Pedaling down memory lane
History Center hosts Crandall-Gravestock talk on bicycles of yesteryear
“I have a soft spot for this neighborhood,” commented Crandall, who ran his Old Town Bike Shop in Old Colorado City for 21 years before relocating downtown in 1997. He added that when he first arrived 40 percent of the commercial storefronts were vacant, but he was pleased to see how revitalization efforts in which he himself had participated in the late '70s and early '80s have helped revitalize Old Colorado City into a thriving shopping area.
Crandall did not discuss his reasons for relocating, but Dave Hughes, who led the revitalization efforts, said half-jokingly afterward that it was because Crandall's downtown customers thought it was too far to ride to Old Town Bike Shop when it was in Old Colorado City.
For the talk, Gravestock brought several bikes from his collection. One of the big differences in modern bikes is the reduced weight. For example, a bike he brought, which had been made for Colorado Springs' former Lucas sporting goods store in the early 1900s, weighs about 40 pounds. By contrast, a modern, carbon-fiber bike Gravestock brought is 14 pounds.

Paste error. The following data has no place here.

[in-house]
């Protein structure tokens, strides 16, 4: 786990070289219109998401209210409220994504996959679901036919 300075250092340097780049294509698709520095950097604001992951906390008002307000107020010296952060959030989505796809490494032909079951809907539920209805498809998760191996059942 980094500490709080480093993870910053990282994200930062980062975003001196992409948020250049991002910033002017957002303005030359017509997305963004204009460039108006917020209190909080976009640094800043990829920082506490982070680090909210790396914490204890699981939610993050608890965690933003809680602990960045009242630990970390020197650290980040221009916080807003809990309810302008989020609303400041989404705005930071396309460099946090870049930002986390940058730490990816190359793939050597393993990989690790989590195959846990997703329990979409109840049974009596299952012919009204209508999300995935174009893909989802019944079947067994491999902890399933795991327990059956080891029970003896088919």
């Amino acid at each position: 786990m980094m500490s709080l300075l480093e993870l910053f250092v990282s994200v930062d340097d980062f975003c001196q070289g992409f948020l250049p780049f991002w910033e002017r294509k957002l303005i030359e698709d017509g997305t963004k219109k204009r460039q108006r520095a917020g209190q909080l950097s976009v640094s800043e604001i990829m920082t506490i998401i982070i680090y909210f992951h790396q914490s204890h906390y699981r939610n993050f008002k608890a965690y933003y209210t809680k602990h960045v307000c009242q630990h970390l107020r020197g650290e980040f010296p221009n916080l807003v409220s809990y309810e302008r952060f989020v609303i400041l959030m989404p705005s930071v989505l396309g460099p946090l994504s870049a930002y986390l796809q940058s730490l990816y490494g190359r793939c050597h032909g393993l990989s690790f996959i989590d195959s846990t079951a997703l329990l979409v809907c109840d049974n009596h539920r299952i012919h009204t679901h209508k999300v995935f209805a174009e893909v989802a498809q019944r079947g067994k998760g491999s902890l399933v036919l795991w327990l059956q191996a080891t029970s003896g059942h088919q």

Although modern bikes are generally durable, that lightness can result in a certain fragility, such as the frame cracking if the bike hits a curb too hard, Crandall noted.
In an historical note, Gravestock reported that initially the high-wheeled “ordinary” bike was more popular than the “safety” bike (similar to modern bikes, with wheels the same size). The reason was that on an ordinary, the rider was more eye to eye with horseback riders, which were still common in the early 1900s.
But bikes in general lost their popularity when motorcars became affordable, being seen as just a children's plaything. Not until recent times have adults begun riding bikes again in earnest, Gravestock said.
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